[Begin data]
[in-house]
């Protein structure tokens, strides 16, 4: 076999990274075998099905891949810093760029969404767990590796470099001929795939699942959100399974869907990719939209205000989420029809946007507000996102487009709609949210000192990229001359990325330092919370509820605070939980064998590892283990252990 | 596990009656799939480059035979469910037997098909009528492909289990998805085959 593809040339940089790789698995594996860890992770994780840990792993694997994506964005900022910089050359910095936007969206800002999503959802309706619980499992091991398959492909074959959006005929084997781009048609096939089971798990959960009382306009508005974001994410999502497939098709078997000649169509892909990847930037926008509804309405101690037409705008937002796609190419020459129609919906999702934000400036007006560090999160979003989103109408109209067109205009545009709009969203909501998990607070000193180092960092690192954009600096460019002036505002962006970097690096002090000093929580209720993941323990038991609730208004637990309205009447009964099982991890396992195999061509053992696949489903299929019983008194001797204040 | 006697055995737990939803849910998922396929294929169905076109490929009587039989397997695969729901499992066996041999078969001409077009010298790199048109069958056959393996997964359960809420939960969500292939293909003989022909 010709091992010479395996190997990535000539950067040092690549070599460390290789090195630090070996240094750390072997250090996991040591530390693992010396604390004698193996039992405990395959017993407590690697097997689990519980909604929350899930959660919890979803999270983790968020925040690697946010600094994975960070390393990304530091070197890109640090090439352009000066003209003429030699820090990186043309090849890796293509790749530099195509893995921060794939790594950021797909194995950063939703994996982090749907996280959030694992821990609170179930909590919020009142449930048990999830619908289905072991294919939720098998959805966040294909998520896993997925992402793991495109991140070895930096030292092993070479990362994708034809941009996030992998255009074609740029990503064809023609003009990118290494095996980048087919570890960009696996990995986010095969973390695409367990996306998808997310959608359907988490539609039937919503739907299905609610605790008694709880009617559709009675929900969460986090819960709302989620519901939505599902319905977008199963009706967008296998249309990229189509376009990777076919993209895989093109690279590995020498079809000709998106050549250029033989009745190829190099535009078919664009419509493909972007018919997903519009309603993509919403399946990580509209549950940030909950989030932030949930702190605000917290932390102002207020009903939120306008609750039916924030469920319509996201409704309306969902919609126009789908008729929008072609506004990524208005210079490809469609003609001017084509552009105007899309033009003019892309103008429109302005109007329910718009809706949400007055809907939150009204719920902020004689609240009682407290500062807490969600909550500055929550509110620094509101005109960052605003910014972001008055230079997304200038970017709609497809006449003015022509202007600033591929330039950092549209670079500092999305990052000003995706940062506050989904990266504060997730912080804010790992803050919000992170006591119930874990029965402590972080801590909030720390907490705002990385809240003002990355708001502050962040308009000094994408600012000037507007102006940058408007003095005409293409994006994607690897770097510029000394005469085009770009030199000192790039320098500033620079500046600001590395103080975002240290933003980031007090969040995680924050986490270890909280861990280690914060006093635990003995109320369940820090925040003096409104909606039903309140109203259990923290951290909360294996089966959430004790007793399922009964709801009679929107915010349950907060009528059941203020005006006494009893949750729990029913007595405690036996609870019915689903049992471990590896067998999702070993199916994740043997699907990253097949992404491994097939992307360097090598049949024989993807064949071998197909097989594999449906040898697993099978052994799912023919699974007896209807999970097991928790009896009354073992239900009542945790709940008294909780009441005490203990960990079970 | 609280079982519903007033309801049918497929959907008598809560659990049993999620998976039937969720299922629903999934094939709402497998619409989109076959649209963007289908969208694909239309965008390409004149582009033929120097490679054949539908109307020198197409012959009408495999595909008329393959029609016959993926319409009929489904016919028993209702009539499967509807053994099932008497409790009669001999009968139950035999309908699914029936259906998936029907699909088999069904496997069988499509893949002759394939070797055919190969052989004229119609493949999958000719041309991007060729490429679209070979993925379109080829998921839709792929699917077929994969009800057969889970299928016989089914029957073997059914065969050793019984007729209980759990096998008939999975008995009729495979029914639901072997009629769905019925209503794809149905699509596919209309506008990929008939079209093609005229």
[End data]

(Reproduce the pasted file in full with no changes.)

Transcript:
[in-house]
């Protein structure tokens, strides 16, 4: 076999990274075998099905891949810093760029969404767990590796470099001929795939699942959100399974869907990719939209205000989420029809946007507000996102487009709609949210000192990229001359990325330092919370509820605070939980064998590892283990252990 | 596990009656799939480059035979469910037997098909009528492909289990998805085959 593809040339940089790789698995594996860890992770994780840990792993694997994506964005900022910089050359910095936007969206800002999503959802309706619980499992091991398959492909074959959006005929084997781009048609096939089971798990959960009382306009508005974001994410999502497939098709078997000649169509892909990847930037926008509804309405101690037409705008937002796609190419020459129609919906999702934000400036007006560090999160979003989103109408109209067109205009545009709009969203909501998990607070000193180092960092690192954009600096460019002036505002962006970097690096002090000093929580209720993941323990038991609730208004637990309205009447009964099982991890396992195999061509053992696949489903299929019983008194001797204040 | 006697055995737990939803849910998922396929294929169905076109490929009587039989397997695969729901499992066996041999078969001409077009010298790199048109069958056959393996997964359960809420939960969500292939293909003989022909 010709091992010479395996190997990535000539950067040092690549070599460390290789090195630090070996240094750390072997250090996991040591530390693992010396604390004698193996039992405990395959017993407590690697097997689990519980909604929350899930959660919890979803999270983790968020925040690697946010600094994975960070390393990304530091070197890109640090090439352009000066003209003429030699820090990186043309090849890796293509790749530099195509893995921060794939790594950021797909194995950063939703994996982090749907996280959030694992821990609170179930909590919020009142449930048990999830619908289905072991294919939720098998959805966040294909998520896993997925992402793991495109991140070895930096030292092993070479990362994708034809941009996030992998255009074609740029990503064809023609003009990118290494095996980048087919570890960009696996990995986010095969973390695409367990996306998808997310959608359907988490539609039937919503739907299905609610605790008694709880009617559709009675929900969460986090819960709302989620519901939505599902319905977008199963009706967008296998249309990229189509376009990777076919993209895989093109690279590995020498079809000709998106050549250029033989009745190829190099535009078919664009419509493909972007018919997903519009309603993509919403399946990580509209549950940030909950989030932030949930702190605000917290932390102002207020009903939120306008609750039916924030469920319509996201409704309306969902919609126009789908008729929008072609506004990524208005210079490809469609003609001017084509552009105007899309033009003019892309103008429109302005109007329910718009809706949400007055809907939150009204719920902020004689609240009682407290500062807490969600909550500055929550509110620094509101005109960052605003910014972001008055230079997304200038970017709609497809006449003015022509202007600033591929330039950092549209670079500092999305990052000003995706940062506050989904990266504060997730912080804010790992803050919000992170006591119930874990029965402590972080801590909030720390907490705002990385809240003002990355708001502050962040308009000094994408600012000037507007102006940058408007003095005409293409994006994607690897770097510029000394005469085009770009030199000192790039320098500033620079500046600001590395103080975002240290933003980031007090969040995680924050986490270890909280861990280690914060006093635990003995109320369940820090925040003096409104909606039903309140109203259990923290951290909360294996089966959430004790007793399922009964709801009679929107915010349950907060009528059941203020005006006494009893949750729990029913007595405690036996609870019915689903049992471990590896067998999702070993199916994740043997699907990253097949992404491994097939992307360097090598049949024989993807064949071998197909097989594999449906040898697993099978052994799912023919699974007896209807999970097991928790009896009354073992239900009542945790709940008294909780009441005490203990960990079970 | 609280079982519903007033309801049918497929959907008598809560659990049993999620998976039937969720299922629903999934094939709402497998619409989109076959649209963007289908969208694909239309965008390409004149582009033929120097490679054949539908109307020198197409012959009408495999595909008329393959029609016959993926319409009929489904016919028993209702009539499967509807053994099932008497409790009669001999009968139950035999309908699914029936259906998936029907699909088999069904496997069988499509893949002759394939070797055919190969052989004229119609493949999958000719041309991007060729490429679209070979993925379109080829998921839709792929699917077929994969009800057969889970299928016989089914029957073997059914065969050793019984007729209980759990096998008939999975008995009729495979029914639901072997009629769905019925209503794809149905699509596919209309506008990929008939079209093609005229």